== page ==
As he asserts in the classic track “I Would Die 4 U,” Prince isn’t a woman, and he isn’t a man—he’s something the listener could never understand. Whatever that third, more complicated thing is however, it isn’t an energy drink, and Prince’s estate has made sure of that. The U.S. Patent and Trademark Office has sided with the late pop innovator in a lawsuit, formally rejecting energy drink brand Bang Energy’s ploy to use “Purple Rain” in promotional materials for their drinks and supplements, Billboard reports.
Prince’s life work and assets have been a consistent topic in the courts since his death in 2016—the artist died without leaving a will. In lieu of that, all of the artist’s belongings (including the rights to his musical catalog) are in the process of being divided between his descendants, their personal advisors, and the management company Primary Wave.
“Purple rain’ is not a word in the English language,” attorneys for the Prince Estate write in their filing. “Prince chose the phrase and made it famous through a Grammy-winning album, a major motion picture, a song performed around the world, and the iconic image of the late artist in the costume, movie, and tour. For the great majority of consumers, the only significance the term ‘Purple Rain’ has is to identify Prince and the image he made famous.”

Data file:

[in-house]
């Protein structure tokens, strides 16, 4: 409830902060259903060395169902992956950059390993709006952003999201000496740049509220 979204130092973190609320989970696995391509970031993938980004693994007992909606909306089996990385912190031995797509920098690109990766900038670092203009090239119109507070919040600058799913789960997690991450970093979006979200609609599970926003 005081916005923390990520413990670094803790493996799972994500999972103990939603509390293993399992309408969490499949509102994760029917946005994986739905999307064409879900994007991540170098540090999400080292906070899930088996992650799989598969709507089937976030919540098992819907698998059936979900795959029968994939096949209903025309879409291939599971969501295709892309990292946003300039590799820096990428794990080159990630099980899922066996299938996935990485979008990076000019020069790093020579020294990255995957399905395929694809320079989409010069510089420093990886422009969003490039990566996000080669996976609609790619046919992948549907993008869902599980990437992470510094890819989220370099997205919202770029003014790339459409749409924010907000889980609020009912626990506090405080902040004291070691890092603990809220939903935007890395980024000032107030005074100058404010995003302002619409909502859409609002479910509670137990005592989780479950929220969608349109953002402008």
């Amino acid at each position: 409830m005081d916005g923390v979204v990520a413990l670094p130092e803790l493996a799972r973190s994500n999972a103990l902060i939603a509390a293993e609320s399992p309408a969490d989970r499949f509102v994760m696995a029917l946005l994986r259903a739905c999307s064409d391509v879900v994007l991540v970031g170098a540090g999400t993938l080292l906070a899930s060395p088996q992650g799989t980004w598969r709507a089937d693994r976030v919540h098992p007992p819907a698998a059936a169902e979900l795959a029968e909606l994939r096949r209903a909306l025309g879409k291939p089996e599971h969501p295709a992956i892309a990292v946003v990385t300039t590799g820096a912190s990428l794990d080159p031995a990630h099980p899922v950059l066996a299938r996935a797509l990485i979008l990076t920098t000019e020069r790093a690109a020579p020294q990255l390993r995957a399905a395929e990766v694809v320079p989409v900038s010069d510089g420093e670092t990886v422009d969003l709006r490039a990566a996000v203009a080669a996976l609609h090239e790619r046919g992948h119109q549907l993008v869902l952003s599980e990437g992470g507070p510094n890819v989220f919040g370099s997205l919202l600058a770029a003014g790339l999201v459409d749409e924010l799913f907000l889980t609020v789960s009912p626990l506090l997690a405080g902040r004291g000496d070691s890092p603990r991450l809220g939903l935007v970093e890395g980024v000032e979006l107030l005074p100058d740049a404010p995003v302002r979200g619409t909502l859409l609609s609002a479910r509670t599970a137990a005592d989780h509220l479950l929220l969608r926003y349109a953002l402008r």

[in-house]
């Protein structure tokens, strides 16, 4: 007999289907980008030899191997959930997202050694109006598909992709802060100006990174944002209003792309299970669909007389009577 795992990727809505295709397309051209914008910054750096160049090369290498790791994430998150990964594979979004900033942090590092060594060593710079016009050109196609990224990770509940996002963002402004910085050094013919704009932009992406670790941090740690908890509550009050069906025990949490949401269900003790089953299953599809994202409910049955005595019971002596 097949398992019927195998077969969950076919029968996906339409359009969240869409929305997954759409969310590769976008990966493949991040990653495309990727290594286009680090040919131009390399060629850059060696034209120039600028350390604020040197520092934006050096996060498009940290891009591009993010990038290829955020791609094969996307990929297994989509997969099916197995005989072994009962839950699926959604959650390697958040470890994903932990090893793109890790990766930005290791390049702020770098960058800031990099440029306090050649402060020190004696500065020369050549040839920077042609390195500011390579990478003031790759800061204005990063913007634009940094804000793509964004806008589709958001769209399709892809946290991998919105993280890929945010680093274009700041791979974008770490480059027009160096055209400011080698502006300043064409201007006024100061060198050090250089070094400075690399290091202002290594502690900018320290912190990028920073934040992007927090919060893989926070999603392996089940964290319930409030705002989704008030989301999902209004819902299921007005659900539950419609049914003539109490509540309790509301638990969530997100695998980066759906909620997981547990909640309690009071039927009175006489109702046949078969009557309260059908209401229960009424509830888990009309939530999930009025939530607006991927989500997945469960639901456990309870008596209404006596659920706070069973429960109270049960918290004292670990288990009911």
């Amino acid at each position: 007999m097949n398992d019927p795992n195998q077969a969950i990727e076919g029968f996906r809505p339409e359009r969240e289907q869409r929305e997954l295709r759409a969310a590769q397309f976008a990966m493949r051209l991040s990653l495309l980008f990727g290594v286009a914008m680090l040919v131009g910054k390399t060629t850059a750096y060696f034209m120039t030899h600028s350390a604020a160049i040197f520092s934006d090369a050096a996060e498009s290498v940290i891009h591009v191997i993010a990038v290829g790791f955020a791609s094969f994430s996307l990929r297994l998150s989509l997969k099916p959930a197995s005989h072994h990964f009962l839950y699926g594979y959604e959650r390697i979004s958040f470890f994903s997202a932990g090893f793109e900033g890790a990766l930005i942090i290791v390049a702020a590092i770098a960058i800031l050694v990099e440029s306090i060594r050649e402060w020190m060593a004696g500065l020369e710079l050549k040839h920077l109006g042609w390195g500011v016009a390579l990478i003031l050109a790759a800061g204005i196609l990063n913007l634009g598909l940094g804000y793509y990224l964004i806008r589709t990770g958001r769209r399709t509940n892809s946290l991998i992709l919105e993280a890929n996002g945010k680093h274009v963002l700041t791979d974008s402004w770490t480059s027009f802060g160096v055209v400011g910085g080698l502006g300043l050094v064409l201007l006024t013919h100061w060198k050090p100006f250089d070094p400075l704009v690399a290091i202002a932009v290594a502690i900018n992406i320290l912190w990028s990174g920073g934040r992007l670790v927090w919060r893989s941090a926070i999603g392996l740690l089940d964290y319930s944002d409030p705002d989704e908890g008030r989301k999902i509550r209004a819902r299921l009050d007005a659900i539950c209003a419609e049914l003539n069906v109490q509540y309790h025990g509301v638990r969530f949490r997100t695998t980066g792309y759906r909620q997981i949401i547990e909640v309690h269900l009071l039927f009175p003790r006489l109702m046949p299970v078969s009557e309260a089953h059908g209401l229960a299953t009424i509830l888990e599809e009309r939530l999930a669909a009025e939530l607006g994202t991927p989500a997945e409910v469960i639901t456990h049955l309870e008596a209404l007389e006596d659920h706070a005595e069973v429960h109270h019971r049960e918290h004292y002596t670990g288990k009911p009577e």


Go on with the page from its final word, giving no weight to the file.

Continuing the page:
The U.S. Patent and Trademark Office strongly agreed, with one judge ruling: “Consumers encountering applicant’s mark, when used in connection with applicant’s goods, will presume a connection between ‘Purple Rain’ and Prince.”
Although their hopes for glam-rock branding greatness may be dashed, Bang Energy released a statement graciously accepting the decision but leaving the door open. “We greatly respect Prince and his estate and will not ‘rain’ on their parade,” the statement reads. “Maybe we can negotiate a deal in the future that is mutually beneficial to both parties.” Prince’s estate’s feeling seems closer to “maybe when pigs fly”—or, more aptly, when doves cry.